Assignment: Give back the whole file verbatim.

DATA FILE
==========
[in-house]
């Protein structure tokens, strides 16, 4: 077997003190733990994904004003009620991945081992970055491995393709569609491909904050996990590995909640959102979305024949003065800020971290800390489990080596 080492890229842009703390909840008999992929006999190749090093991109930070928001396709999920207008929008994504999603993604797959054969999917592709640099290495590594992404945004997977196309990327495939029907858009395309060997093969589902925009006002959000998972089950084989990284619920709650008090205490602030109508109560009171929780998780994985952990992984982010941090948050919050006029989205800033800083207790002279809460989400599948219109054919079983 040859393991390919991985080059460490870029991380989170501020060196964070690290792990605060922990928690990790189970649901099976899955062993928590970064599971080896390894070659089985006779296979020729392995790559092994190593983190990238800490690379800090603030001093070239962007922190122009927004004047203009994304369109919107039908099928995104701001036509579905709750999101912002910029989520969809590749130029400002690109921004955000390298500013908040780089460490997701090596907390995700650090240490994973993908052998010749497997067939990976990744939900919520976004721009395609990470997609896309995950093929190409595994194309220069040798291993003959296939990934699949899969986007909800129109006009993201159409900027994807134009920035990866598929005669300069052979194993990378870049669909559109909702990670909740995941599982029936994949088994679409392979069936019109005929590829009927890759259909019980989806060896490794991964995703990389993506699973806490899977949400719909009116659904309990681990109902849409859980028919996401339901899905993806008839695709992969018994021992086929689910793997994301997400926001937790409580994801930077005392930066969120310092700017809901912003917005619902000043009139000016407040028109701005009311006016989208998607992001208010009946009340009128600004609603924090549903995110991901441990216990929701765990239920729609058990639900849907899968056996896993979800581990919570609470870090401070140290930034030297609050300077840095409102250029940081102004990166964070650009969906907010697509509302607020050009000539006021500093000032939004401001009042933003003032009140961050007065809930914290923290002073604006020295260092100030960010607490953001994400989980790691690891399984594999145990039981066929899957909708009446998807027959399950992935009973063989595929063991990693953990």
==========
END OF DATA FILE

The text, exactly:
[in-house]
């Protein structure tokens, strides 16, 4: 077997003190733990994904004003009620991945081992970055491995393709569609491909904050996990590995909640959102979305024949003065800020971290800390489990080596 080492890229842009703390909840008999992929006999190749090093991109930070928001396709999920207008929008994504999603993604797959054969999917592709640099290495590594992404945004997977196309990327495939029907858009395309060997093969589902925009006002959000998972089950084989990284619920709650008090205490602030109508109560009171929780998780994985952990992984982010941090948050919050006029989205800033800083207790002279809460989400599948219109054919079983 040859393991390919991985080059460490870029991380989170501020060196964070690290792990605060922990928690990790189970649901099976899955062993928590970064599971080896390894070659089985006779296979020729392995790559092994190593983190990238800490690379800090603030001093070239962007922190122009927004004047203009994304369109919107039908099928995104701001036509579905709750999101912002910029989520969809590749130029400002690109921004955000390298500013908040780089460490997701090596907390995700650090240490994973993908052998010749497997067939990976990744939900919520976004721009395609990470997609896309995950093929190409595994194309220069040798291993003959296939990934699949899969986007909800129109006009993201159409900027994807134009920035990866598929005669300069052979194993990378870049669909559109909702990670909740995941599982029936994949088994679409392979069936019109005929590829009927890759259909019980989806060896490794991964995703990389993506699973806490899977949400719909009116659904309990681990109902849409859980028919996401339901899905993806008839695709992969018994021992086929689910793997994301997400926001937790409580994801930077005392930066969120310092700017809901912003917005619902000043009139000016407040028109701005009311006016989208998607992001208010009946009340009128600004609603924090549903995110991901441990216990929701765990239920729609058990639900849907899968056996896993979800581990919570609470870090401070140290930034030297609050300077840095409102250029940081102004990166964070650009969906907010697509509302607020050009000539006021500093000032939004401001009042933003003032009140961050007065809930914290923290002073604006020295260092100030960010607490953001994400989980790691690891399984594999145990039981066929899957909708009446998807027959399950992935009973063989595929063991990693953990």